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FS40ML: COMIC CINEMAS B (2014-2015)

Last modified: 28 Jun 2018 10:27

Course Overview

The course aims to provide in-depth knowledge of essential genres, styles and forms in film history through the particular lens of comedy. Students will be introduced to general theories of comedy, which will be linked to close analysis of individual films from several national cinemas and numerous auteurs and actors. Each week will be organised around a comic theme with a theoretical reading and pertinent examples discussed in the first session and a major film work, with additional reading, analysed in the second. Students will be marked according to two essays, participation and attendance, and weekly Blackboard posts.

Course Details

Study Type Undergraduate Level 4
Session First Sub Session Credit Points 30 credits (15 ECTS credits)
Campus None. Sustained Study No
  • Dr Paul Flaig

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Course Description

Course Aims: The course aims to provide in-depth knowledge and understanding of essential genres, styles and forms in film history through the particular lens of comedy. Students will be introduced to general theories of comedy, which will be linked to close analysis of individual films and scenes from several national cinemas and numerous innovative auteurs and actors. Students will develop knowledge and understanding of: 1. theories and key issues relating to the study of film and visual culture 2. film's relationship to other forms of visual media 3. significant works and movements in film and visual culture from around the world and across the twentieth and twenty-first centuries, and key critical frameworks and a precise rigorous language for discussing questions of film and visual culture. B: Intellectual and Practical Skills. Students will develop the ability to: 1. engage in critical thinking, through the evaluation and challenging of abstract ideas, using appropriate research methodologies and synthesising ideas drawn from a variety of sources to enable reflection upon key questions relating to film and visual culture; 2. read film closely, identifying patterns (repetitions, developments, sites of difference and disunity) 3. engage with the process of learning in a constructive and self-motivated fashion, by following research interests beyond seminar discussion and developing arguments independently 4. in seminar situations articulate views and engage in reflective discussion, responding with evidence to other points of view 5. write clearly and construct coherent arguments. Content: This course will trace comic forms, genres and theories developed over the course of film history. Screenings and readings will follow comic cinemas as they mutate from gags, tricks and jokes into complex narratives and genres including slapstick, screwball, farce and satire. Essential theories of comedy will be in dialogue with each week's film, analysing concepts ranging from the grotesque to laughter, the absurd to humour noir. Throughout the semester, we will keep a handful of broad questions in mind: How does comedy subvert, confirm or ignore social norms, whether they are political, ethnic or gendered? What is the relationship between the comic body and the corporeal response of laughter? What are the outer limits and most extreme forms of comic experience? Films by Sennett, Keaton, Renoir, McCarey, Foreman, Kusturica, Sturges, Andersson, the Marx Brothers and others.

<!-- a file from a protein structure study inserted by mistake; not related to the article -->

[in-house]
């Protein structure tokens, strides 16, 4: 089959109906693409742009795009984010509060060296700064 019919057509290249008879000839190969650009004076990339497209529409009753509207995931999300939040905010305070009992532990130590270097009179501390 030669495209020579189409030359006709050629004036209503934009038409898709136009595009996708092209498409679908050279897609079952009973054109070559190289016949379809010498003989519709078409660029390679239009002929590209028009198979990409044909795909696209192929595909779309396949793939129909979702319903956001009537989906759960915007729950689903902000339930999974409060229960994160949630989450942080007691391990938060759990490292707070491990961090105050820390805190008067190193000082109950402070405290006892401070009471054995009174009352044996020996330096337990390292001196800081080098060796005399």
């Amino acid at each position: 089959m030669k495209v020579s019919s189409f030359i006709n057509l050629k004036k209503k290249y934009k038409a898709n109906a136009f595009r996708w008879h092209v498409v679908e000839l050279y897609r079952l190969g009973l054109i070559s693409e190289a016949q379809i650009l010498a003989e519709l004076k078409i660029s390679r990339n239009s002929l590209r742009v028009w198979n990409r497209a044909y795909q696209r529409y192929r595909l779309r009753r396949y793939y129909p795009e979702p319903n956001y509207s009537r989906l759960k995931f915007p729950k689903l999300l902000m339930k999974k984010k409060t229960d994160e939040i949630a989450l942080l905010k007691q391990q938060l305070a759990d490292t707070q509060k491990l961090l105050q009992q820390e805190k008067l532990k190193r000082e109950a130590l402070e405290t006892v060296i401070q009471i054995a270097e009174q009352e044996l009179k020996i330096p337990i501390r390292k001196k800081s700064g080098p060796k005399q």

Further Information & Notes

Only one of these courses (either FS 40ML or FS 45ML) may be taken as part of a graduating curriculum. This course may NOT be taken as part of a graduating curriculum with FS 30ML / FS 35ML Comic Cinemas A.

Contact Teaching Time

Information on contact teaching time is available from the course guide.

Teaching Breakdown

More Information about Week Numbers

In light of Covid-19 and the move to blended learning delivery the assessment information advertised for courses may be subject to change. All updates for first-half session courses will be actioned no later than 1700 (GMT) on 18 September 2020. All updates for second half-session courses will be actioned in advance of second half-session teaching starting. Please check back regularly for updates.

Summative Assessments

1st Attempt: 100% Continuous assessment: 1 short essay, 1500-2000 words (30%); 1 research essay 3000-4000 words (40%); 1 Project (20%); Seminar Assessment (10%). Resit: For honours students only: candidates achieving CAS mark of 6 - 8 may be awarded compensatory level 1 credit. Candidates achieving a CAS mark of less than 6 will be required to submit a new essay.

Formative Assessment

Students are expected to complete Blackboard submissions each week, on which feedback is provided. The first essay is completed during the course. Feedback on this work will be provided to the students, thus helping them to prepare for the research essay.


Formal feedback will be provided on both essays in the form of written comments provided through Turn-it-In on MyAberdeen. Students will also be encouraged to discuss their performance on a one-to-one basis with the course co-ordinator. Written feedback will be offered on short written responses. Informal feedback on contributions to seminars will be offered on an on-going basis and students will also receive feedback in the form of a seminar assessment mark and written comments.

Course Learning Outcomes


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